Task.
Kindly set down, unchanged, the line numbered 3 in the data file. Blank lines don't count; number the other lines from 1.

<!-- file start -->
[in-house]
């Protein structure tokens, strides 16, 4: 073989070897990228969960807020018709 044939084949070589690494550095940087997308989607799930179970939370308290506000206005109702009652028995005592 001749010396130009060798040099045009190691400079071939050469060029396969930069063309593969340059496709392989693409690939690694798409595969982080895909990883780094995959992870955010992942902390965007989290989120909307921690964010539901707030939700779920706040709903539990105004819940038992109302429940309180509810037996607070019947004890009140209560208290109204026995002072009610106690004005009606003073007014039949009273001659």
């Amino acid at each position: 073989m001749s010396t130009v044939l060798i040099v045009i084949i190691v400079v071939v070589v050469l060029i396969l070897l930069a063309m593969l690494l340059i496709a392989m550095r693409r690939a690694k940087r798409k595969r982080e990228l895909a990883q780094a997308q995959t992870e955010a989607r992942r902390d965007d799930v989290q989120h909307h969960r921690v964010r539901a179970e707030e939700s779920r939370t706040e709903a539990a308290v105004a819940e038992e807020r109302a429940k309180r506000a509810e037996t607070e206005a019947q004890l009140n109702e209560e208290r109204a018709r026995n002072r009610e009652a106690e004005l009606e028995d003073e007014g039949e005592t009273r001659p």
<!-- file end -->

């Amino acid at each position: 073989m001749s010396t130009v044939l060798i040099v045009i084949i190691v400079v071939v070589v050469l060029i396969l070897l930069a063309m593969l690494l340059i496709a392989m550095r693409r690939a690694k940087r798409k595969r982080e990228l895909a990883q780094a997308q995959t992870e955010a989607r992942r902390d965007d799930v989290q989120h909307h969960r921690v964010r539901a179970e707030e939700s779920r939370t706040e709903a539990a308290v105004a819940e038992e807020r109302a429940k309180r506000a509810e037996t607070e206005a019947q004890l009140n109702e209560e208290r109204a018709r026995n002072r009610e009652a106690e004005l009606e028995d003073e007014g039949e005592t009273r001659p």